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I Hate the Dentist...and the Dentist Hates Me!

Posted By Tyler On 28th April 2006 @ 23:20 In Opinion, Tooele | 2 Comments

Just 6 months ago I visited my first dentist in Tooele. I was shocked to find out that I had 9 cavities!

I have a bad history with dentists starting when I was two years old and had to have all of my teeth capped because I was allergic to milk which broke down all my protective enamel. Until I was five or so, I had silver-capped teeth. By the time my permanent teeth came in, the damage had been done. Since then I have had many cavities, including one crown. To add to the damage, I broke my jaw in 1994 and had to have my jaw re-broken and reset during surgery and then wired shut for several weeks.

Despite all my problems with dentists and my apprehension, I was always a “man” about it and never asked for gas. But when I heard that I had 9, the tough-act was officially over. During the four hour procedure (I wanted to get it over with in one go) I experienced “laughing gas” for the first time. It was pure bliss. Suddenly, the dentist was my best friend.

I remember two things about the experience. (Actually, I remember EVERYTHING about the experience; it seems Nitrous Oxide has that effect on most people). Number one was that I felt as though I couldn’t do anything that would make the dentist suspect that I was getting too much gas. No matter what, I didn’t want them to turn it off. As a result, I tried really hard not to laugh at their jokes. I heard that feeling the uncontrollable urge to laugh was a sign that you were being overdosed, but again, because my fear was that they would take it away, I kept it to myself. This fear prevailed to some degree during the entire procedure.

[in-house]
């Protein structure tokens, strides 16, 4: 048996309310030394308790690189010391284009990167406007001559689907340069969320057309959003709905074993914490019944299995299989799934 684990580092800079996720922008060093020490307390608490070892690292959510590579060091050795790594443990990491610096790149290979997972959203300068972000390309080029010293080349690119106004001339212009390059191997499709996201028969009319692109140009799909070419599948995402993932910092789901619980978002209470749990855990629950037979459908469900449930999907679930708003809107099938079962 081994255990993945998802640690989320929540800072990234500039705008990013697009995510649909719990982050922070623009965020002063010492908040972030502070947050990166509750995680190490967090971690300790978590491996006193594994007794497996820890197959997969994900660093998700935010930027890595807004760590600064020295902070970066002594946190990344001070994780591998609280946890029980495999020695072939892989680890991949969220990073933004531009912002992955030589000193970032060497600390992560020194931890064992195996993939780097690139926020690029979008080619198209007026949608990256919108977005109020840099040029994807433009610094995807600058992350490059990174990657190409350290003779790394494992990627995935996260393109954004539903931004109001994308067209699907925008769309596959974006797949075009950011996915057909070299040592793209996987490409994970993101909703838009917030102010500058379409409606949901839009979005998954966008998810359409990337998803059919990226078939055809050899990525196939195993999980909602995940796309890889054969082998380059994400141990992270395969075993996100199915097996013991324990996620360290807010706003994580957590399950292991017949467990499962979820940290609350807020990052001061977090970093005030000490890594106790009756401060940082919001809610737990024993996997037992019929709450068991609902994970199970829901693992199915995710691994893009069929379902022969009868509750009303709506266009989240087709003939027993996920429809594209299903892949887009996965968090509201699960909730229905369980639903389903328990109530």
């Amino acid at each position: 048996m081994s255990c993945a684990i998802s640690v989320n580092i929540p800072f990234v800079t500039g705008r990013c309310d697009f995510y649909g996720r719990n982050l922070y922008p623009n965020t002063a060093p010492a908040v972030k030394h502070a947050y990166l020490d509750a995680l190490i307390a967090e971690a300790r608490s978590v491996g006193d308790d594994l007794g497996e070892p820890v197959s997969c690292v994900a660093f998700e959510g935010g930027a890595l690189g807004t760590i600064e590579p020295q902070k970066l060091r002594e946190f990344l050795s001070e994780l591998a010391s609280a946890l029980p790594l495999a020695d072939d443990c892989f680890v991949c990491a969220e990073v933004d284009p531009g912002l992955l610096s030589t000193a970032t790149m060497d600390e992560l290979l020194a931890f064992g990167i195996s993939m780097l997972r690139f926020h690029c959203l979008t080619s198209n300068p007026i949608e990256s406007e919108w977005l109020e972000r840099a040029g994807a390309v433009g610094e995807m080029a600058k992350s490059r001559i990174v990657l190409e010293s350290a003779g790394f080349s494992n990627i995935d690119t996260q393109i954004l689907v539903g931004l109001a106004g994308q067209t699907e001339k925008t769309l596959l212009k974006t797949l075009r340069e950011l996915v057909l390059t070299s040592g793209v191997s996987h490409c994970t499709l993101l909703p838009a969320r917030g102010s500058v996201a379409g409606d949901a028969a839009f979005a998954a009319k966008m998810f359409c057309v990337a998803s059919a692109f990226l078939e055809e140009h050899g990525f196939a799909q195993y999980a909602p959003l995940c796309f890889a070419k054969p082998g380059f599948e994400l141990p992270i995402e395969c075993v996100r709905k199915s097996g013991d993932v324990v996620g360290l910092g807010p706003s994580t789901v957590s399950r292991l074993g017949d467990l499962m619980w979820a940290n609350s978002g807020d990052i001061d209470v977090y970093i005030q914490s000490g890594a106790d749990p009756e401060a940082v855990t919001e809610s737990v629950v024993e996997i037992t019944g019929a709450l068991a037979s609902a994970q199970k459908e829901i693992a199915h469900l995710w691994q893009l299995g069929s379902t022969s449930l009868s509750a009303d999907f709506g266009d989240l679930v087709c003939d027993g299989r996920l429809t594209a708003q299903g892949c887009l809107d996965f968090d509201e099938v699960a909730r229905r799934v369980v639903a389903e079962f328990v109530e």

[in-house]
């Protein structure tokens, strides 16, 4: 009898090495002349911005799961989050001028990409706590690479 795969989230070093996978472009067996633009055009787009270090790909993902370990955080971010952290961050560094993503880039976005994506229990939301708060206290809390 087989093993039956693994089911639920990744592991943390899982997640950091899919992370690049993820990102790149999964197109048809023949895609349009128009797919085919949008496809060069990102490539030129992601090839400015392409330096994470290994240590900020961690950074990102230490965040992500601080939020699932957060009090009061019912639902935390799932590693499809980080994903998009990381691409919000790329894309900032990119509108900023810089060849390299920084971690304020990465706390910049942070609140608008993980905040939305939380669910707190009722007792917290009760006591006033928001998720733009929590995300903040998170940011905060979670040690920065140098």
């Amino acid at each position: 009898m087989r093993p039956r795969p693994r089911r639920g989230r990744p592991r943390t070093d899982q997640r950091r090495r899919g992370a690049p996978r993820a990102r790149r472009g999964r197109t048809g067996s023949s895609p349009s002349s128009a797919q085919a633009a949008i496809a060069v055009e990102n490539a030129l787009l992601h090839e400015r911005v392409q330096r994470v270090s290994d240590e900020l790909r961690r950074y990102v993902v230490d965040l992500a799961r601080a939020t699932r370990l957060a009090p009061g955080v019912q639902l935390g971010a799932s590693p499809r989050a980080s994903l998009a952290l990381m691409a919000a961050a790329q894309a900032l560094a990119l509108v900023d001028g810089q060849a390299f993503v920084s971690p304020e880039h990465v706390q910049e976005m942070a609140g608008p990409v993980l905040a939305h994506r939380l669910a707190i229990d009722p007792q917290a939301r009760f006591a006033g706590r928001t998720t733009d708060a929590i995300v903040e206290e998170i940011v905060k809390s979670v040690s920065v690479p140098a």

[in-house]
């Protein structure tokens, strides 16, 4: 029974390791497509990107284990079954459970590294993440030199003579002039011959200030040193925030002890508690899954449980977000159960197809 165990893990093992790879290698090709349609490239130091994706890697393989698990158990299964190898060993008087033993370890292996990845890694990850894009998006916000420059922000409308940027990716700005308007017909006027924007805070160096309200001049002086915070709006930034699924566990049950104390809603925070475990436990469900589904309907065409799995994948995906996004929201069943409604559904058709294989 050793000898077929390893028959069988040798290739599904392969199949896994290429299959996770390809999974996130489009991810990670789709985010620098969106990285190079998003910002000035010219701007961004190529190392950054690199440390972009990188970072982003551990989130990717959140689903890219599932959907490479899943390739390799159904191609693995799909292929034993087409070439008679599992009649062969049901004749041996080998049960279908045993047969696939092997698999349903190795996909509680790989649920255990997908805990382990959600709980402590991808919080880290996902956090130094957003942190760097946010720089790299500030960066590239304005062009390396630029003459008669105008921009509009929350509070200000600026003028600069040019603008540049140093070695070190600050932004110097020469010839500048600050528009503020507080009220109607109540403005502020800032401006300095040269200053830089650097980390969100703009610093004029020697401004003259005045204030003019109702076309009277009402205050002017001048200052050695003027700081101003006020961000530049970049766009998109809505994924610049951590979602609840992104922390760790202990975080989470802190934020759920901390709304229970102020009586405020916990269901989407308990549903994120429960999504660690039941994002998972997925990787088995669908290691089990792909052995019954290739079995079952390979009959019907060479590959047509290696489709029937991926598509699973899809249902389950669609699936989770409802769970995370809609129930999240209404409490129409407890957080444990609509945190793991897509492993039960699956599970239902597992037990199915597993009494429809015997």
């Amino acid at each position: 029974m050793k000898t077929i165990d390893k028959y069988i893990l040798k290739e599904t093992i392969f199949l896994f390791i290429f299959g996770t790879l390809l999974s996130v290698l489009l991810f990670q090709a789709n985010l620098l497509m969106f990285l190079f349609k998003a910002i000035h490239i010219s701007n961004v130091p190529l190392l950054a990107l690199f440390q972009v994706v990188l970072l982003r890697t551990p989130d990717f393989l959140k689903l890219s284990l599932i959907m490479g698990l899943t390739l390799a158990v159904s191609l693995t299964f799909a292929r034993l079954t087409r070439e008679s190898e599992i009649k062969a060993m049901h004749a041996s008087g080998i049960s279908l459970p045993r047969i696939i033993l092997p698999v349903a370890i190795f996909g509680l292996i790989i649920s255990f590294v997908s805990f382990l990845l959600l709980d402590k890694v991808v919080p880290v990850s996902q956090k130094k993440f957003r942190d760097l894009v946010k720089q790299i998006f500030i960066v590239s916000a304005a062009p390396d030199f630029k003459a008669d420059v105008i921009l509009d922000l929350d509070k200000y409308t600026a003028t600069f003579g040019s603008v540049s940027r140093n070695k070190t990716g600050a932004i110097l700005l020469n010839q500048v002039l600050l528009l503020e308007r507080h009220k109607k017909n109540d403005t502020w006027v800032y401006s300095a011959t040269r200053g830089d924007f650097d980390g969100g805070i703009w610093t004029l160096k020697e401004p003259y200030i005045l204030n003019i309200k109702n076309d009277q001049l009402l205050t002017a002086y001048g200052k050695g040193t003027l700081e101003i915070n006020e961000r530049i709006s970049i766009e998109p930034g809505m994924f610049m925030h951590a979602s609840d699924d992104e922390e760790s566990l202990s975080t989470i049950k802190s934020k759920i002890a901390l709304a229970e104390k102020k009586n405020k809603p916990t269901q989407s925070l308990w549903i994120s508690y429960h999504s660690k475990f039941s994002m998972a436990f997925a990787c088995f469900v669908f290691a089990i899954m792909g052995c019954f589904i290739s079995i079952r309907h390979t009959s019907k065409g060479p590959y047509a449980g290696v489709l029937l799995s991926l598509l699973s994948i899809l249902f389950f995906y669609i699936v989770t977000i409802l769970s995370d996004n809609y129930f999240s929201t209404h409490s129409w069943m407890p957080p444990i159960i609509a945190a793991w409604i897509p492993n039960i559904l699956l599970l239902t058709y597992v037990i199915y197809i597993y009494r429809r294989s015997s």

They had to change tanks on me early in the procedure and I was back to normal for a few minutes. When they hooked up the second tank I remember not feeling the effects and I was pretty certain it wasn’t working. I let them know that I wasn’t feeling it like I was before. They fixed the problem, but in their attempt they turned the gas up way too high. The rest of the time was spent fighting off some nasty effects due to overdose as well as enjoying being at the dentist when I wasn’t being overdosed.

The other prevailing thought during the procedure was that I kept reminding myself that I couldn’t forget to tell the dentist and his assistant how much I loved them. They were the ones responsible for providing me with this wonderful feeling and it was them who I had to thank. I wanted to give them both a big hug, but I knew it would be inappropriate. On the way out of the dentist’s office, the feeling to give the dentist had subsided now that I was breathing oxygen, but I still gave him a “you rock” on the way out. That probably gave me away as someone who liked Nitrous Oxide a little too much.